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Population ecology and the racial integration of hospitals and nursing homes in the United States



Population ecology and the racial integration of hospitals and nursing homes in the United States



Milbank Quarterly 68(4): 561-596



Although the passage of major civil-rights legislation in the 1960s compelled American hospitals to take concerted steps to achieve racial integration, nursing homes did not come under the same organizational and financial pressures to do so. As a result, nursing homes remained significantly segregated; to this day, there is a greater discrepancy between black and white people's access to long-term-care facilities than to acute-care hospitals. The perspective of population ecology may be used to help account for these disparate historical outcomes; economics, demographics, and more subtle patterns of discrimination continue to reinforce forms of segregation in health-care facilities.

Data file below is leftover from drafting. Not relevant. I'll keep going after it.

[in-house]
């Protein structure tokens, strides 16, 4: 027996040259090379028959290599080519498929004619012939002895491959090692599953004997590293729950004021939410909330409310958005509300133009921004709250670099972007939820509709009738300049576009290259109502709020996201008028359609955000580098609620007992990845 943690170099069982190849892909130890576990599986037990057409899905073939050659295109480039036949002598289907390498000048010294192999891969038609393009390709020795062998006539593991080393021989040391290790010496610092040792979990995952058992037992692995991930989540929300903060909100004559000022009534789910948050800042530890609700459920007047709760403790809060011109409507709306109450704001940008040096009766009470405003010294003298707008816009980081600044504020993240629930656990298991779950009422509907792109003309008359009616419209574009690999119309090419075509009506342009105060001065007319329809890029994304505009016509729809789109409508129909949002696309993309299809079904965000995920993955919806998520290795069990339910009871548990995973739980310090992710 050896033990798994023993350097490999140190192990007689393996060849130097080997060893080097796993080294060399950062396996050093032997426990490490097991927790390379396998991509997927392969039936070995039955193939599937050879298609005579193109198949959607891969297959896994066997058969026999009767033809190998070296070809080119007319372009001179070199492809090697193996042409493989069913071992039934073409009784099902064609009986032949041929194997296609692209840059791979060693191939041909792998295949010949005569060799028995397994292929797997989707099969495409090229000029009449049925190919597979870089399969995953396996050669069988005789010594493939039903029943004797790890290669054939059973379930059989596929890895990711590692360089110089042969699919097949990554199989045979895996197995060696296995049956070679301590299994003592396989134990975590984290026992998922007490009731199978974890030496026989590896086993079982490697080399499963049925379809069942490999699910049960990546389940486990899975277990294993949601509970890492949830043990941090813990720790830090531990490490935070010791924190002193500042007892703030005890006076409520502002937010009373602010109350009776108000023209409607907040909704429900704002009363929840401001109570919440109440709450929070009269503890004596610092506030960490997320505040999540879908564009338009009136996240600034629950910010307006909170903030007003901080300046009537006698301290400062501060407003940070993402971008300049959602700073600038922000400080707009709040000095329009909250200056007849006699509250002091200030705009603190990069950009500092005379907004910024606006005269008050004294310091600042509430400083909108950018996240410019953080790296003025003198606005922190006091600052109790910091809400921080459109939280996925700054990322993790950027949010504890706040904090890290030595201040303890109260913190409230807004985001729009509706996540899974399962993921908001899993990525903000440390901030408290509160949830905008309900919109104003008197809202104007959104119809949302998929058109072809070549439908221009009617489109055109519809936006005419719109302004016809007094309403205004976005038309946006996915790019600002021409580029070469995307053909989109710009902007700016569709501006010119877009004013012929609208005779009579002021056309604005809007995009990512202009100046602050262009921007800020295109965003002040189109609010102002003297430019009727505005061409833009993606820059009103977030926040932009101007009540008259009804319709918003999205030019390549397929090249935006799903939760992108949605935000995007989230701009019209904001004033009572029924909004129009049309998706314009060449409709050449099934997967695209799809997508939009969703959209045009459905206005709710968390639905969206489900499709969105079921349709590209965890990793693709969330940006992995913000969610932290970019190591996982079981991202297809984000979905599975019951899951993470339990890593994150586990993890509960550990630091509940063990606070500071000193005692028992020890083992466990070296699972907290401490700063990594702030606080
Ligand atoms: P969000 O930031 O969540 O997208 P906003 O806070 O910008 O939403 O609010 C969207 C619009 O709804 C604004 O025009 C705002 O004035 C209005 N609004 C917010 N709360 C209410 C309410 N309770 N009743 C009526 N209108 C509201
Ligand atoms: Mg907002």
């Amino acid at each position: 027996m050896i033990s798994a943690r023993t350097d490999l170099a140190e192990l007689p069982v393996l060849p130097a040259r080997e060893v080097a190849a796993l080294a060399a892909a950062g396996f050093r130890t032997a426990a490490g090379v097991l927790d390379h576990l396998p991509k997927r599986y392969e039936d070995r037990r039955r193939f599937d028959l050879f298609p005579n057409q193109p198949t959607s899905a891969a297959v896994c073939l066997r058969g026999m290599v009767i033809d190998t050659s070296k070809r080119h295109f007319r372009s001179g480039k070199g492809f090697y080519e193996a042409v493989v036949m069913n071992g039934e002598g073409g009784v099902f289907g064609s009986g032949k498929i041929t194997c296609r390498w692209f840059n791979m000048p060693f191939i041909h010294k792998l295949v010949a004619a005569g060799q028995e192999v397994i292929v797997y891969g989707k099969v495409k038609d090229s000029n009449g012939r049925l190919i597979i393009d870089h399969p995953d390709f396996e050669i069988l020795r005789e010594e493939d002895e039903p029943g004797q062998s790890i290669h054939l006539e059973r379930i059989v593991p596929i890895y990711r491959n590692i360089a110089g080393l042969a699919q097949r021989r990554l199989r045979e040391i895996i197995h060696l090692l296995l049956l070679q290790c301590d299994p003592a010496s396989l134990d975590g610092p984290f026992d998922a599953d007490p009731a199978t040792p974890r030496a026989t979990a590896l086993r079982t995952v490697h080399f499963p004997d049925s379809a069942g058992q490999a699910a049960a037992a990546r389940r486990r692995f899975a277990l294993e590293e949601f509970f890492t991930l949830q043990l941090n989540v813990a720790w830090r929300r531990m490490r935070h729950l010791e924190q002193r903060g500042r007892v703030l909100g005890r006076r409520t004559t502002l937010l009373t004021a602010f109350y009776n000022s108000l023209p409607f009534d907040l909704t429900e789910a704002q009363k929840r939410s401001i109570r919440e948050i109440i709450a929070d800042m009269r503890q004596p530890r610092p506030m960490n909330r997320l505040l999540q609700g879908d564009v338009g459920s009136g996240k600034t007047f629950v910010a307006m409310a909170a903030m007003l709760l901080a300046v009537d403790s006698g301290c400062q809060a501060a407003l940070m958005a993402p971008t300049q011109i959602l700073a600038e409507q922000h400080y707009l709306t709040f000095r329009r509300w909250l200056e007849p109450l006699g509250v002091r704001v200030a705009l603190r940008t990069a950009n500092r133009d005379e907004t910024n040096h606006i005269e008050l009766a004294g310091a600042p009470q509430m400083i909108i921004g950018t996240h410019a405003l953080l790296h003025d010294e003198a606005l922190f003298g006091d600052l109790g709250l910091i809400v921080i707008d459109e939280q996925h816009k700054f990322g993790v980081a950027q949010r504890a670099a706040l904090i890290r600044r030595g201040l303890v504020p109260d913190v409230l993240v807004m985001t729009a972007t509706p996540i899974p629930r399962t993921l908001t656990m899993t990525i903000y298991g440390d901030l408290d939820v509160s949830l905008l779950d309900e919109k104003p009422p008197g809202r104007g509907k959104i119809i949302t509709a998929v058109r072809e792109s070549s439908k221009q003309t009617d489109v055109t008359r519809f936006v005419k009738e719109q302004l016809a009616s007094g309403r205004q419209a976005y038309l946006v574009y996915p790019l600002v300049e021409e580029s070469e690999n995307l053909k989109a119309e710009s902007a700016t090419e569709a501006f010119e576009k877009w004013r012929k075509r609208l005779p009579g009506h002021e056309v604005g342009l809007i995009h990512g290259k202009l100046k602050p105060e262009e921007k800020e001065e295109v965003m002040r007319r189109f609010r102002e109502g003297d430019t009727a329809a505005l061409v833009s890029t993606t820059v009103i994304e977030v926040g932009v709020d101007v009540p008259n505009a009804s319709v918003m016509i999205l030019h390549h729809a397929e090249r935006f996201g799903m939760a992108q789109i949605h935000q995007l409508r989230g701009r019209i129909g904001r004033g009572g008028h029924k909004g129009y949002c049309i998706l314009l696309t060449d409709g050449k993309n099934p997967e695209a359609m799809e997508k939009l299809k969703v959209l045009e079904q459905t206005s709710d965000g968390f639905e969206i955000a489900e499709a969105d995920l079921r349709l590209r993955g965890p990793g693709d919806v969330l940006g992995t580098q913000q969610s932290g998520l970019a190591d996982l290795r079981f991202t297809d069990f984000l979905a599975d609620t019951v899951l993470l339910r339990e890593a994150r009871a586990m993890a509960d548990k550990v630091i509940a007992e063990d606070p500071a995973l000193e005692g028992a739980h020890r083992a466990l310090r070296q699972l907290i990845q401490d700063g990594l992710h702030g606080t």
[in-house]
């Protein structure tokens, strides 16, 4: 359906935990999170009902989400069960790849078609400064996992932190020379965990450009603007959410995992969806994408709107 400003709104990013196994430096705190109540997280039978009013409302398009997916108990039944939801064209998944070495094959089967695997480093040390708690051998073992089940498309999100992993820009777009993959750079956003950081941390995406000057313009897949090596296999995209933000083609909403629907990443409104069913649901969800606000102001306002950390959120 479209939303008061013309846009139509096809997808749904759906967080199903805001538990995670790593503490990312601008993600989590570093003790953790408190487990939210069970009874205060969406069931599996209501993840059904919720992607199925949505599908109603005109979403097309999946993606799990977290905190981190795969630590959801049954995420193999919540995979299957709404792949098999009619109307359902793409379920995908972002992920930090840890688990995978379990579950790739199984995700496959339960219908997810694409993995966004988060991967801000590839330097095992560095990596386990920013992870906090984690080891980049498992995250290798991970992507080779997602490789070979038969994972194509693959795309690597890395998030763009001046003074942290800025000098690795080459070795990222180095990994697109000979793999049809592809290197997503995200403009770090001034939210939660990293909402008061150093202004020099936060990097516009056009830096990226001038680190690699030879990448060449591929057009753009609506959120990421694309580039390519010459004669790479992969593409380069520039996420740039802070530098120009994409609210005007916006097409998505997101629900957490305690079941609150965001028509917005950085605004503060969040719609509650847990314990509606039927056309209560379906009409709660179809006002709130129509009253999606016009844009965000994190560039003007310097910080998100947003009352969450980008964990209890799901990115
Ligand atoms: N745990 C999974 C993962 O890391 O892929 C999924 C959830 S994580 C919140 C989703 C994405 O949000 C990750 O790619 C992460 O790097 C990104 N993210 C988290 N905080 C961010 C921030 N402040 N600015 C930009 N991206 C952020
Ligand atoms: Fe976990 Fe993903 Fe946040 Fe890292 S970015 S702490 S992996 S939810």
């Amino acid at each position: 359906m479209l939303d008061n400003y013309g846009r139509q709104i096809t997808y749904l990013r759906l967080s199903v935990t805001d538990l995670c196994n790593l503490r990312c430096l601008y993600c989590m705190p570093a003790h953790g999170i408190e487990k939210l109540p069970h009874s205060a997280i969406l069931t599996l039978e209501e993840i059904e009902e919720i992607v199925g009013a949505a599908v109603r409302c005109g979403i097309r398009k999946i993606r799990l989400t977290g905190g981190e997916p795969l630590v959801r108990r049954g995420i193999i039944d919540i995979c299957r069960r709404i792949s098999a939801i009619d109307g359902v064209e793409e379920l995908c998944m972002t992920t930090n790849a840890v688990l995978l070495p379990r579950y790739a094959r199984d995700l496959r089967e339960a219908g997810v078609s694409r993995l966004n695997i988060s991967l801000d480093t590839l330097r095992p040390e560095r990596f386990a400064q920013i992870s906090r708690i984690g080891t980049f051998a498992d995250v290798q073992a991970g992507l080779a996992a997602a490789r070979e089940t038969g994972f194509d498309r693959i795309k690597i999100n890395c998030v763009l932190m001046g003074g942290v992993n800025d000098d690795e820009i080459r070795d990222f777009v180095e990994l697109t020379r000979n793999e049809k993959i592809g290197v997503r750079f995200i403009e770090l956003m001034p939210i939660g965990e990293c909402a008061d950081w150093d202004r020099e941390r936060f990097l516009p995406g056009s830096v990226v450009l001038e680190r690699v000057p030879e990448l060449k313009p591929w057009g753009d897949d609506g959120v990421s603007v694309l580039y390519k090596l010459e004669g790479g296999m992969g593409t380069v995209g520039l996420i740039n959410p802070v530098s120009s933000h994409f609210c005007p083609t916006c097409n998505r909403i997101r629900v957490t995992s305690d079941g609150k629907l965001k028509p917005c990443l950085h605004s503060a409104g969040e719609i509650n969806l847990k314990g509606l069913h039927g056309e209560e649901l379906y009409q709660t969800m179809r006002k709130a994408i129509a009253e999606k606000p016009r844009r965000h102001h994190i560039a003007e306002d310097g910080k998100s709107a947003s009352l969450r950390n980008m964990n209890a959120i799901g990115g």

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Accession: 041007190

Download citation: RISBibTeXText

PMID: 2292991

DOI: 10.2307/3350194


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